Fantastic Beasts: The Crimes of Grindelwald
While the original Harry Potter saga achieved a magnificent balance between the heart-pounding and the thought-provoking, the Fantastic Beasts spin-off universe still struggles to find…
In the Namibian desert in southwest Africa, a tourist bus strays far off course and runs out of petrol. The passengers stumble into the blinding sun and find themselves at an abandoned German mining station, its only occupant an old African who surveys them impassively. Jack (Miles Anderson) is the only passenger with any desert experience. He lectures them: There are five things you need to survive in the desert, and in descending order of importance they are water, food, shelter, making yourself visible and keeping up your spirits.
Well, there is food here (rusted cans of carrots), water (they can collect the morning dew) and old buildings. They tend a signal fire at night. Jack walks off in search of help. Those left behind consider a suggestion by Henry (David Bradley) that they rehearse a production of "King Lear" to keep their spirits up. "Lear" is not the first play one thinks of when spirits sink, but perhaps in this desolate landscape it is a better choice than "The Producers." We meet the tourists, without ever discovering what they were seeking in Namibia (they took the bus after their flight was canceled). Many seem more appropriate for a play by Beckett, and Ray and Liz (Bruce Davison and Janet McTeer) are a squabbling couple out of Albee (when Ray asks her what "King Lear" is about, she replies, "You don't have to worry, you know. Nobody has to fall in love and everybody gets to die in the end").
Hardly anybody dies in the end of the movie, but a lot of them have sex, which seems inspired less by pleasure than by the desire to annoy. There are moments of truth and despair, marital crises, denunciations, renunciations, false hopes and raving madness. Henry writes out the roles for the play (chosen, we suspect, simply because he happened to know it by heart), there are rehearsals, and finally a performance of sorts. But although the movie's credits say "Based on `King Lear' by William Shakespeare," I was unable to sift through the cast finding specific characters who represented Cordelia, Regan, Kent, the Fool, etc. I think perhaps the play acts more as a mirror: Like Lear, they are lost in the wilderness and no longer have faith in goodness.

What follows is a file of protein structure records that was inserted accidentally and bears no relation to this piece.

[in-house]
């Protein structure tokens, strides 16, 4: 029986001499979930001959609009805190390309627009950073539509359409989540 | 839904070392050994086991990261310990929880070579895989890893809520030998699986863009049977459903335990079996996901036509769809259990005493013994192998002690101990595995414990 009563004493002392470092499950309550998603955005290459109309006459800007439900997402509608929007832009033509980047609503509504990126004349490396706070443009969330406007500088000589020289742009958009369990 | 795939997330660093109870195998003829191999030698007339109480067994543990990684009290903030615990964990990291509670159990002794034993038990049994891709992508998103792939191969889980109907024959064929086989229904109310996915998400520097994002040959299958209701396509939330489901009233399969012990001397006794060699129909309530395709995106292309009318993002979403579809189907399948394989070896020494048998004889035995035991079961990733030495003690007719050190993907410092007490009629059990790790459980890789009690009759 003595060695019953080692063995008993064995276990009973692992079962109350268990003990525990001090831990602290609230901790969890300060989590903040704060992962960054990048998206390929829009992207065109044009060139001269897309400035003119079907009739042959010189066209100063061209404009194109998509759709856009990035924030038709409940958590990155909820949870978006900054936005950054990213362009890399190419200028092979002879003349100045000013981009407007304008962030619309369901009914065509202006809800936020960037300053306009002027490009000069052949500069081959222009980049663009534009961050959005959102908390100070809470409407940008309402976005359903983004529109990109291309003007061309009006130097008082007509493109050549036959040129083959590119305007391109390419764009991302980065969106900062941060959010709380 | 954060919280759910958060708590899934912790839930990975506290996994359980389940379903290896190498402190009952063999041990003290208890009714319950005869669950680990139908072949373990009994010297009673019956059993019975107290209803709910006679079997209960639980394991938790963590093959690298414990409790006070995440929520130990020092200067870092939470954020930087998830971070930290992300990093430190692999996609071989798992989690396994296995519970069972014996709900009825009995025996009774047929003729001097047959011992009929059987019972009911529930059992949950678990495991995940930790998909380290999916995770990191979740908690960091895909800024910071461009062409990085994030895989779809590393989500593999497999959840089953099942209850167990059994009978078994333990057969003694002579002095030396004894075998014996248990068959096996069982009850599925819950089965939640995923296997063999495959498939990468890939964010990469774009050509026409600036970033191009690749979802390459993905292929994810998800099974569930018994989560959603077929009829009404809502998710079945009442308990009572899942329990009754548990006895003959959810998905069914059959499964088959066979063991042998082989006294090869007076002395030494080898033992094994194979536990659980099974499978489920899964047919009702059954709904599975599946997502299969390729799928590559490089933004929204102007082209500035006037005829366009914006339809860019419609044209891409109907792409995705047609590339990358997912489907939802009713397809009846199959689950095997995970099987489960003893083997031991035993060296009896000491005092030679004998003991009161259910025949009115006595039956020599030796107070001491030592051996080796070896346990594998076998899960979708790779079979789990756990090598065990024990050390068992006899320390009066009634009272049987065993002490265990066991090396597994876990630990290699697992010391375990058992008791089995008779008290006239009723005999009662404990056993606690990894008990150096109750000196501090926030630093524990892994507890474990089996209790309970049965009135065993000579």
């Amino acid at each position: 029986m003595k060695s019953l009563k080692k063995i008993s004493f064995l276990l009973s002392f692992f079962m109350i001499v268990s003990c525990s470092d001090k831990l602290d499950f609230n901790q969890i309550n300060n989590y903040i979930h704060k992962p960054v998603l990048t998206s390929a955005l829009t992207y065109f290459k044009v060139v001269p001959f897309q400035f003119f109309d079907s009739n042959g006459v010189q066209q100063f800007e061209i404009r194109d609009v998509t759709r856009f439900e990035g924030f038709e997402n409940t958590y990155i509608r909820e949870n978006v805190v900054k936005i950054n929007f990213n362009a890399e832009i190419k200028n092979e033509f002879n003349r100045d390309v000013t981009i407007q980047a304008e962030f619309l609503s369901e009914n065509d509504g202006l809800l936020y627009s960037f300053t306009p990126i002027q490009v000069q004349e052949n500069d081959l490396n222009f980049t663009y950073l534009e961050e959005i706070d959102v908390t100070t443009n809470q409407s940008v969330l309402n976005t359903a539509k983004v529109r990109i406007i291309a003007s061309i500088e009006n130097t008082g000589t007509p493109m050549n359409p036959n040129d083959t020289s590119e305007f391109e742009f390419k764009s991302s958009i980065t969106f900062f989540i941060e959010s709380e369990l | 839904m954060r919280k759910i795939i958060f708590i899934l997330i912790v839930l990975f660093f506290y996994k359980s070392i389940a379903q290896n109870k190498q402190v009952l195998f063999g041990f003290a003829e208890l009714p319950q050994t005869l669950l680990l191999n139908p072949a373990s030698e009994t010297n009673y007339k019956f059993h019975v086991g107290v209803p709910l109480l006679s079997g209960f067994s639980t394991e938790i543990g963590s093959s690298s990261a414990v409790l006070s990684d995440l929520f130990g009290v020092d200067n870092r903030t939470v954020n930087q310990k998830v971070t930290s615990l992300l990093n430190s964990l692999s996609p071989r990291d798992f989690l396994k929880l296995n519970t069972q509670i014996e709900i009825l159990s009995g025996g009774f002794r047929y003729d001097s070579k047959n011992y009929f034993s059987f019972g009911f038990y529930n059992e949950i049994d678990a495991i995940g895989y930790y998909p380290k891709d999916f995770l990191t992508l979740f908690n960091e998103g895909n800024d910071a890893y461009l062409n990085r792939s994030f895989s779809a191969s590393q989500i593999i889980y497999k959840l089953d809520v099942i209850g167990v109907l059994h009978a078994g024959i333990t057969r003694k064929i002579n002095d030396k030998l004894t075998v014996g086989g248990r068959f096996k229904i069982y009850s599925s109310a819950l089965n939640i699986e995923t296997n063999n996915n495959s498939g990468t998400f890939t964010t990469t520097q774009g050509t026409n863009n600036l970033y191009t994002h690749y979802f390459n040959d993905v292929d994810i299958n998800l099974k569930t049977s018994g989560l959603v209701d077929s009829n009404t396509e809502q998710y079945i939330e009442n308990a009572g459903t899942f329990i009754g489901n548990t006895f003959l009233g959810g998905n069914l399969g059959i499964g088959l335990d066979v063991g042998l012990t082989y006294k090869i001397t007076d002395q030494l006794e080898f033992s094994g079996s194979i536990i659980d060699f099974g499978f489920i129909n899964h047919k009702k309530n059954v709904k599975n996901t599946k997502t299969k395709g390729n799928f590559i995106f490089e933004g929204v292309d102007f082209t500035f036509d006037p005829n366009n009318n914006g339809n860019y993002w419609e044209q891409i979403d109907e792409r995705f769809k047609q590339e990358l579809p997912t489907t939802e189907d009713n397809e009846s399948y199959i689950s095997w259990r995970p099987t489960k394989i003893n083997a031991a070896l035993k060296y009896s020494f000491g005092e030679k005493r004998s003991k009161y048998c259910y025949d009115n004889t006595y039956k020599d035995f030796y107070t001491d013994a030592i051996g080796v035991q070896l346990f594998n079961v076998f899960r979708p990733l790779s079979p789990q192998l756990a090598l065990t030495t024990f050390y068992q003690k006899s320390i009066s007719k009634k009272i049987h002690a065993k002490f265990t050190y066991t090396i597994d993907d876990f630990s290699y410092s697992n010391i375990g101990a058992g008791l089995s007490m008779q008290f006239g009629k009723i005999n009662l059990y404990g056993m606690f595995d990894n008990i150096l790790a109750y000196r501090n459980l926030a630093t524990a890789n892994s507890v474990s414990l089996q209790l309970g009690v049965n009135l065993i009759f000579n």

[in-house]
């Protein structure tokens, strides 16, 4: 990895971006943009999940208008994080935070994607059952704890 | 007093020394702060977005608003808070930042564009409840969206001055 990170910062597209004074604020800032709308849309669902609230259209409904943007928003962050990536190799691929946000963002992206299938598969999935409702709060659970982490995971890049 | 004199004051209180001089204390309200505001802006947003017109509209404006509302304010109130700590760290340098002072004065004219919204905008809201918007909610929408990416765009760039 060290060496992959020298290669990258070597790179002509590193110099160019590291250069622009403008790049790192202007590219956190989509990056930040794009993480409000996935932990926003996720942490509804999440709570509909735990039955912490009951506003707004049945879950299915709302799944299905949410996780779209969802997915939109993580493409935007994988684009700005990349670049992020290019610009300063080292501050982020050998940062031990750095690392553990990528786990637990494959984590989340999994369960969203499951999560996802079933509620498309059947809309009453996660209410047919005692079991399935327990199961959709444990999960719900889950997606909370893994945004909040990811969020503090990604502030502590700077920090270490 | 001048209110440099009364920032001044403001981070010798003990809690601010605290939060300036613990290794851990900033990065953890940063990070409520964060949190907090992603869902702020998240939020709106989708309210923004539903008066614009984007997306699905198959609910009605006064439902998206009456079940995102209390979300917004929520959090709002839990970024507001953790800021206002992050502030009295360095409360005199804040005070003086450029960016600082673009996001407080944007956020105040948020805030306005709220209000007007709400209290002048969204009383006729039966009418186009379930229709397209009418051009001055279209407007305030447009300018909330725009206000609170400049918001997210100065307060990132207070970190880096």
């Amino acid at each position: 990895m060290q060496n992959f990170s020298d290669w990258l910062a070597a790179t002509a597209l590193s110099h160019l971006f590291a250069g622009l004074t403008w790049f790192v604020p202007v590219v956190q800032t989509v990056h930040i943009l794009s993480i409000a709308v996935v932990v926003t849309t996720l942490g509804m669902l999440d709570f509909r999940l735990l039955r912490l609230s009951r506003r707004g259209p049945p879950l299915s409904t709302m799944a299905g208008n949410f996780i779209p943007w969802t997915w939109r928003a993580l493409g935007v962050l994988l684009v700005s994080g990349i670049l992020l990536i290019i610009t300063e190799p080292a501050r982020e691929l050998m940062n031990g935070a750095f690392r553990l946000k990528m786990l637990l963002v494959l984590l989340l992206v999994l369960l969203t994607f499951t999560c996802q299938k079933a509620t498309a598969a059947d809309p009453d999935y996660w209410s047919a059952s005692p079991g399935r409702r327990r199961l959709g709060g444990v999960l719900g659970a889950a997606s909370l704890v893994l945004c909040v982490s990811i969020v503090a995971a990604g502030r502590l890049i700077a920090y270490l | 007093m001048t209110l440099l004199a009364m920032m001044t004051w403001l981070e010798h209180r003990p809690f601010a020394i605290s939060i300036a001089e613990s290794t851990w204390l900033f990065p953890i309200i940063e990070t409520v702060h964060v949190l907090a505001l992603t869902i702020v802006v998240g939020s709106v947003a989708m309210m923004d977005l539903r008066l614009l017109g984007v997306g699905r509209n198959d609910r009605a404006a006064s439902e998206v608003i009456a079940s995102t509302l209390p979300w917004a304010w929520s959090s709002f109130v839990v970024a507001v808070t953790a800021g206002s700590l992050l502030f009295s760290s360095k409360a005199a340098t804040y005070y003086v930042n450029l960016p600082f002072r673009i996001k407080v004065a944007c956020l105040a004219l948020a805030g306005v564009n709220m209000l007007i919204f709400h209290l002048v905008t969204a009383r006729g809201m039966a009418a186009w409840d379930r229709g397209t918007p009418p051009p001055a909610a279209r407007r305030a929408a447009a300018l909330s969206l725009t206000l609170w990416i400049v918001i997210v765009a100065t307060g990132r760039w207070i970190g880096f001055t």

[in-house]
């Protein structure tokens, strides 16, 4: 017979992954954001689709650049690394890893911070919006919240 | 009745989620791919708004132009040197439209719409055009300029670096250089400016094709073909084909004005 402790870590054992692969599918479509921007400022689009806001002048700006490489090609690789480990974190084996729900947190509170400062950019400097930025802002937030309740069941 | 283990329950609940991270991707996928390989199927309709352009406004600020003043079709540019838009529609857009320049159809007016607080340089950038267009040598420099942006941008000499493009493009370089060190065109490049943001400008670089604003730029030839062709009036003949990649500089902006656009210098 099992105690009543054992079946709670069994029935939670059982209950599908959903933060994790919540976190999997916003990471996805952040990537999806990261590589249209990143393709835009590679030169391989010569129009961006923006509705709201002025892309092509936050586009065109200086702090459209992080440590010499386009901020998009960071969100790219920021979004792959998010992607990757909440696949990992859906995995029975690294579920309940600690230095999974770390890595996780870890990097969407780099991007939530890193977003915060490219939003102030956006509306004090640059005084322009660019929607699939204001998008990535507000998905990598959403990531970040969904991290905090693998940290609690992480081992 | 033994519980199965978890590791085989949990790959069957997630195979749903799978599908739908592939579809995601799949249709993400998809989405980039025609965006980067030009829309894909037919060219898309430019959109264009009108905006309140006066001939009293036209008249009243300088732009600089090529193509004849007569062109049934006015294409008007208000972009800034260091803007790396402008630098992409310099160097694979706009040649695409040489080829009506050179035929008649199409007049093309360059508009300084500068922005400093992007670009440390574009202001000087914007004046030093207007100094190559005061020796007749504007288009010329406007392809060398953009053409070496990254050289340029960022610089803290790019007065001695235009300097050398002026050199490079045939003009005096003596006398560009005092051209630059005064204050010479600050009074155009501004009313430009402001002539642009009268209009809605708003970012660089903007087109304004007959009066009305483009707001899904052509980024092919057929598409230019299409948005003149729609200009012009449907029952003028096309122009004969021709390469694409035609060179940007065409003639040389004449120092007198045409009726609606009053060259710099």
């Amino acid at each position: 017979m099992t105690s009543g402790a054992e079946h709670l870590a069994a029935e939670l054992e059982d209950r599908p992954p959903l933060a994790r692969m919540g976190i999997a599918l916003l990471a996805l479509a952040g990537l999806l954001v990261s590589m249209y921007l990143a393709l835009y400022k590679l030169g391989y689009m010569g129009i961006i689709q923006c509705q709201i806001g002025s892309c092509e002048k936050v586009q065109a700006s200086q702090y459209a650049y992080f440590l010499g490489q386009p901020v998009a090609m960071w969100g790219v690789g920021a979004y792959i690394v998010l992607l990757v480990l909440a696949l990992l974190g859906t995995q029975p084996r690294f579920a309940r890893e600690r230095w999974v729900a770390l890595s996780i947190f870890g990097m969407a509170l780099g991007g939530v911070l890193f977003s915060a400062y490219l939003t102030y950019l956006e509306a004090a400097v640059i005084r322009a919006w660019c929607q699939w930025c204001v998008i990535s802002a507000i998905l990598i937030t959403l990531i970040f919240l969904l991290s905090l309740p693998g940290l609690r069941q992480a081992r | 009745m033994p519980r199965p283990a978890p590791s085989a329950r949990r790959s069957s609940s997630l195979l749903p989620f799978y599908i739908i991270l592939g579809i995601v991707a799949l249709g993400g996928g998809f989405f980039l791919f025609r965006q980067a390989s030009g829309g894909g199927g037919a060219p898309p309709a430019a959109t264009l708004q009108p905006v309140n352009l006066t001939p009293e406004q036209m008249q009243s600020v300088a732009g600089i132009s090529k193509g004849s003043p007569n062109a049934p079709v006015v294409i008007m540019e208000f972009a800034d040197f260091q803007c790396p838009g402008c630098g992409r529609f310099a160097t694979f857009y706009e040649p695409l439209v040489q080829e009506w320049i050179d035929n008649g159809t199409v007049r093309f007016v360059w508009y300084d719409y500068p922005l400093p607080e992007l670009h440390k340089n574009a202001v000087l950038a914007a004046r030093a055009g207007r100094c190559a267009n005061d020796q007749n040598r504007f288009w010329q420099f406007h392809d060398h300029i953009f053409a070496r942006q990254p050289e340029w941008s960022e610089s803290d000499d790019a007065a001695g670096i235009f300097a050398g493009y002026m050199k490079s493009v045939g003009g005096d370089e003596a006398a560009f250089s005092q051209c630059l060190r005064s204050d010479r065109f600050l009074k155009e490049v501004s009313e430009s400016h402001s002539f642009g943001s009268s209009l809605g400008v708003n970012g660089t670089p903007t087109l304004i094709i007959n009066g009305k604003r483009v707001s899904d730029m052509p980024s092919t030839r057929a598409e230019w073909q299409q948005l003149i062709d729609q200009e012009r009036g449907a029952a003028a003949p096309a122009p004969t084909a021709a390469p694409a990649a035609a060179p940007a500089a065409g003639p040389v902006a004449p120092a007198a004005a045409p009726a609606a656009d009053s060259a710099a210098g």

"The King Is Alive" is the latest of the Dogma 95 movies, so-called because of a "vow of chastity" signed by the four Danish directors Kristian Levring (who directed this one), Thomas Vinterberg ("Celebration"), Soren Kragh-Jacoben ("Mifune") and Lars Von Trier ("The Idiots"). Dogma wannabes have been produced by Harmony Korine ("julien donkey-boy"), and Von Trier made a half-Dogma, half-musical ("Dancer in the Dark"). What they have in common is a rough, immediate feel: The drama isn't too formed, the dialogue isn't tamed, the lighting and music are found on the set, the performances seem raw and improvisational.
In "The King Is Alive," the Dogma approach helps the film look like what might have resulted if one of the characters had used a digital camera. It has the same relationship to a commercial film that their production of "King Lear" has to a conventional staging. It's built from raw materials, needs and memories, instead of off-the-shelf parts from the movie store.
On one level, of course, we're aware of the artifice. It's an old dramatic formula to strand a group of characters somewhere and have them try to survive while conditions edge toward the primitive. Cross "Lord of the Flies" with "Flight of the Phoenix" and add "Lifeboat," and you have this film's second cousin. On another level, this kind of story gives great opportunities to actors, who can test their emotional range. But what does the audience get out of it? I imagine many people would be actively hostile to "The King Is Alive." It doesn't make the slightest effort to cater to conventional appetites. But the more you appreciate what they're trying to do, the more you like it. I saw it for the first time at Cannes in May 2000, and it stuck with me. Ungainly, ill-formed, howling and desperate, it was there, and endured--while of the more forgettable films I could observe, with Lear, that nothing will come of nothing.
This message came to me from a reader named Peter Svensland. He and a fr...
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